It’s been a bad day. I started a new short-term internship doing research for a well-known foreign news bureau today. Since the other bureau refused my unpaid services on some interpretation of Russia’s new law number 39758, I thought experience with this bureau would look good on my resume as I start to look for jobs. Plus the TV desk head is a personal friend (I’ve babysat his kids!), so I’ve been hoping to throw in a recommendation.
D. explained it as research. “Basically Russia is taking over the arctic. See if we can’t get someone to let us film the nuclear oil rigs they’re building, or military exercises on Novaya Zemlaya, or follow their scientists to the newly renovated stations on the north pole.”
75 hours later, eyes glazed over from staring at reams of dense, scientific, backlit Cyrillic on my computer screen, I decided “excellent research skills” wasn’t going to be a highlight on my new resume. The result of my hours of labor today? Four emails with requests for more information (one of which was promptly sent back to my inbox with “Delivery to recipient failed permanently”), and the names of two polar stations. Pa-the-tic.
Forty-five minutes til the start of my evening class, I shut my computer down, and tried to think of a way to make the day’s results sound good to D. before I left.
D: “How’d it go?”
Me: “Well, slower than I would’ve liked, but I sent some emails, and got some information?”
D: “Any luck with the oil rigs?”
Me: (trying to point out my newly-gained knowledge of Russian arctic domination strategy) “Oh, you mean the drifting nuclear power plants? Yeah, I sent a few emails, but haven’t heard back.” (See, it’s not my fault that there aren’t any results – it’s those lazy St. Petersburg ship-builders!)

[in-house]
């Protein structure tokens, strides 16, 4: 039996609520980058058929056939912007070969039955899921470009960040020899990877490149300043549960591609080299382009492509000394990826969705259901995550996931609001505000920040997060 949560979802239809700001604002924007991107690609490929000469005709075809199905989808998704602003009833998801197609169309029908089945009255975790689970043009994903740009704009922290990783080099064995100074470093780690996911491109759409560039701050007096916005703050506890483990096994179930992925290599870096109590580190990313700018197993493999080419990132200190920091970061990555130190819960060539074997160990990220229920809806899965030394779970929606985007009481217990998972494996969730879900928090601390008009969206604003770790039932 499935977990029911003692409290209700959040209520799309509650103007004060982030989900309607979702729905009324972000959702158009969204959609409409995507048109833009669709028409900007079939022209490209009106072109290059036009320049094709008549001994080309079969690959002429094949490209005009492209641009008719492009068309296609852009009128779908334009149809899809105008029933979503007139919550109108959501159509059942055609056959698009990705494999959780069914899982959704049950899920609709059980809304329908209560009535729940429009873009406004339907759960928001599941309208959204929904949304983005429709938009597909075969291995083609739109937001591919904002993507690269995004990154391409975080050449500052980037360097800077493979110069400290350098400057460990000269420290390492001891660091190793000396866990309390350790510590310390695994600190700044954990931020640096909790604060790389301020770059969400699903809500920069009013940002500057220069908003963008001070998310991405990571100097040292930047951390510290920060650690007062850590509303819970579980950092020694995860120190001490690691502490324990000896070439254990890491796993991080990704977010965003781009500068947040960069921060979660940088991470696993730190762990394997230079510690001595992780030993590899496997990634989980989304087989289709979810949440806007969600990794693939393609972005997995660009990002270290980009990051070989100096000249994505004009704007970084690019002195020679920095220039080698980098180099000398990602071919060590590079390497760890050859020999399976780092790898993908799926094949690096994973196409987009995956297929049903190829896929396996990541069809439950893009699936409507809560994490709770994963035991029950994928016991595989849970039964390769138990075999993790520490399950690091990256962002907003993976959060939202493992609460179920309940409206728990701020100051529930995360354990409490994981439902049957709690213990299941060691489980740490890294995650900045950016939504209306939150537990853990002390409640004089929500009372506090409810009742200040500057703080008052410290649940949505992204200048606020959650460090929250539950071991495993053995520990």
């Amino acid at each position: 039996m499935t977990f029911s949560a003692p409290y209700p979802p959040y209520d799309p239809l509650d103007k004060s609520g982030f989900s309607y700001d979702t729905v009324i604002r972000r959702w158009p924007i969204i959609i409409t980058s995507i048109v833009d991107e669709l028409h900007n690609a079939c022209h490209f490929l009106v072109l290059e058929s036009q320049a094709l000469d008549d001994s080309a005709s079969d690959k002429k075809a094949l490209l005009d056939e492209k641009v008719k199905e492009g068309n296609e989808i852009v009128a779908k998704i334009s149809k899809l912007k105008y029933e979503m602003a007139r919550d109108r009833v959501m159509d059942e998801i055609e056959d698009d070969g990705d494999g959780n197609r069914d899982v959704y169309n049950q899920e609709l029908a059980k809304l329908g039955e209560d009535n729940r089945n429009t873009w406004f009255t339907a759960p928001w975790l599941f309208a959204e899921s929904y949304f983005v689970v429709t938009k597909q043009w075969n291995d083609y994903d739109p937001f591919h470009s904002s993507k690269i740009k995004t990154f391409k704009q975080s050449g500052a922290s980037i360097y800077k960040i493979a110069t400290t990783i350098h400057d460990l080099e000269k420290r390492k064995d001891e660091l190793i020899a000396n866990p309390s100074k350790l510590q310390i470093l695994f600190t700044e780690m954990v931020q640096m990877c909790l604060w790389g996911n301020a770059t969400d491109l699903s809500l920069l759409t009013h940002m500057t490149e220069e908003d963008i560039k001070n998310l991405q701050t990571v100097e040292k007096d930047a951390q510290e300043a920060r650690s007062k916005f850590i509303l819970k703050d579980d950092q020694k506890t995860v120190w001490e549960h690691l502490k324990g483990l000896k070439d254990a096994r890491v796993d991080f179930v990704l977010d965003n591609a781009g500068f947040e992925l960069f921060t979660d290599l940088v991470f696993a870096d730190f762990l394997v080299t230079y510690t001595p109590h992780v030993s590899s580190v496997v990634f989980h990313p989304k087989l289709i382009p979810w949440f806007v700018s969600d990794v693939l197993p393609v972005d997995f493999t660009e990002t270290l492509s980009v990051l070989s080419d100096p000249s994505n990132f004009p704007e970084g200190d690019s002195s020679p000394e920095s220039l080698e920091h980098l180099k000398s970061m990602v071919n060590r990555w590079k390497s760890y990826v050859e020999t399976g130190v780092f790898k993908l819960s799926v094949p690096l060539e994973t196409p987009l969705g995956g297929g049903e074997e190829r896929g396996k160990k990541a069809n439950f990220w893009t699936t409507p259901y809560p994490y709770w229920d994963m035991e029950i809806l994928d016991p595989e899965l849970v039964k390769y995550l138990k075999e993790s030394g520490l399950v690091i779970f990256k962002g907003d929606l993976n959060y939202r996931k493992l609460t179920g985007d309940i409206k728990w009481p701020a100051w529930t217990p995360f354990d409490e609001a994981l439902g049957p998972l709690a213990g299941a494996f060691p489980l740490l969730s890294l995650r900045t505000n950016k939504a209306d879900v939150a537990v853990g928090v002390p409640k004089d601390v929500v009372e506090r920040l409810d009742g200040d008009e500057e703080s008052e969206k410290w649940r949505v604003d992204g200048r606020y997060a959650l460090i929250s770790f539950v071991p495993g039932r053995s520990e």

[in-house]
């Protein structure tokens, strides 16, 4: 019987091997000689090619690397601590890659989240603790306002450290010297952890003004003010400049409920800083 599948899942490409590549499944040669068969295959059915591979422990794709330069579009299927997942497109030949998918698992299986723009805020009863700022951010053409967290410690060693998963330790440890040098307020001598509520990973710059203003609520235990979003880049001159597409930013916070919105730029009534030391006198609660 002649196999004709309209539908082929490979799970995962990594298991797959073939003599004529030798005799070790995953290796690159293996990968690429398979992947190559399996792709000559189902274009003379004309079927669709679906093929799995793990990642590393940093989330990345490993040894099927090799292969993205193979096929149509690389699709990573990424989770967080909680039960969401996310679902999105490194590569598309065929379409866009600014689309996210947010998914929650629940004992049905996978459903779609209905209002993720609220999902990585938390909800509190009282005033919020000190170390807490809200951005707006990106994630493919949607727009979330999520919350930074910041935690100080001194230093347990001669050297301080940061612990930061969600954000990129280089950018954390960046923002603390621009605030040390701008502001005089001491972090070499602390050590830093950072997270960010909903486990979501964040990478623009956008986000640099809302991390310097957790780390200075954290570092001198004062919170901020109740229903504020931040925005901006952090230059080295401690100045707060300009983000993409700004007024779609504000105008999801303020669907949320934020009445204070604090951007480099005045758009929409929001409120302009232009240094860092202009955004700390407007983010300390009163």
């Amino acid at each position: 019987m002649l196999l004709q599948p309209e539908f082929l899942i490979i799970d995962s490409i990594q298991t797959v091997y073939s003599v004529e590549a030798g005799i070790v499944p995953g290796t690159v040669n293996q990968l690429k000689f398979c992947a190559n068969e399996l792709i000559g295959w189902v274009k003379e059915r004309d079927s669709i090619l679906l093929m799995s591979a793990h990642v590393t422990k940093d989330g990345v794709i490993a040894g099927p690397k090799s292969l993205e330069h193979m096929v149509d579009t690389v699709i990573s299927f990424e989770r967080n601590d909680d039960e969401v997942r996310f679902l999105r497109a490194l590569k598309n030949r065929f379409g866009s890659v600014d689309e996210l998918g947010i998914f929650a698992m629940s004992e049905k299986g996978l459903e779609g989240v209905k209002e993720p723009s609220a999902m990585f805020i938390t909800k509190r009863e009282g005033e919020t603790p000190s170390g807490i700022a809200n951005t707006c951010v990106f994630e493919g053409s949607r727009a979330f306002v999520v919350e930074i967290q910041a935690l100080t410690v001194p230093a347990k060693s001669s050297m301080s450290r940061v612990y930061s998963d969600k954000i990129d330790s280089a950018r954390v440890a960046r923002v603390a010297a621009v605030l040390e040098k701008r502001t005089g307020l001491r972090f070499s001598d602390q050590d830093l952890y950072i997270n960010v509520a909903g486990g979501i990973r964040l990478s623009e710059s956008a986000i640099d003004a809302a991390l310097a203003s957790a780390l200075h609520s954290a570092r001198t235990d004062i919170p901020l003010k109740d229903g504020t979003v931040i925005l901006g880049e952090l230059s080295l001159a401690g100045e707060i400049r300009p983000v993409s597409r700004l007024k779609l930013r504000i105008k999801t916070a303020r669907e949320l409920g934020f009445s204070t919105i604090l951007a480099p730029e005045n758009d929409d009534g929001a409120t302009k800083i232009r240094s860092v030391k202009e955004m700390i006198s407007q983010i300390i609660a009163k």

D: “Oh, yeah. You might try calling them. They’re sometimes really slow at email.” (actually, it’s your fault, you incompetent intern!)
I totally feel like a loser. 26 hours til the weekend. I can make it. And I’m back at it again tomorrow. I’m gonna hit those oil-hungry Russian-speaking Arctic conspirists so hard, they won’t see what’s coming, and will gladly bow to my demands to allow a crew of foreign journalists on their North Pole dog sled expeditions!!! Right?
Economist husband is home. Time to make the raw chicken and celery into soup. This from Anne Lamott’s “Bird by Bird” was comforting after a sucky day at work:
Then, with your fingers poised on the keyboard, you squint at an image that is forming in your mind…and you try to quiet your mind so you can hear what that landscape or character has to say above the other voices in your mind. The other voices are banshees and drunken monkeys. They are the voices of anxiety, judgment, doom, guilt. Also, severe hypochondria. There may be a Nurse Ratched-like listing of things that must be done right this moment: foods that must come out of the freezer, appointments that must be canceled or made, hairs that must be tweezed. But you hold an imaginary gun to your head and make yourself stay at the desk…
So, that’s what I’m going to do tomorrow. Put a gun to my head and call the factory in St. Pete, force research facts out of the vast cyber pits of Russian news archives, and get some results. Even if I ask stupid questions, and look like I’m incompetent, and make Russian grammar mistakes that give the person on the other end the impression that I’m mentally retarded. All with in the very real realm of possibilities.
Everybody Loves Raymond.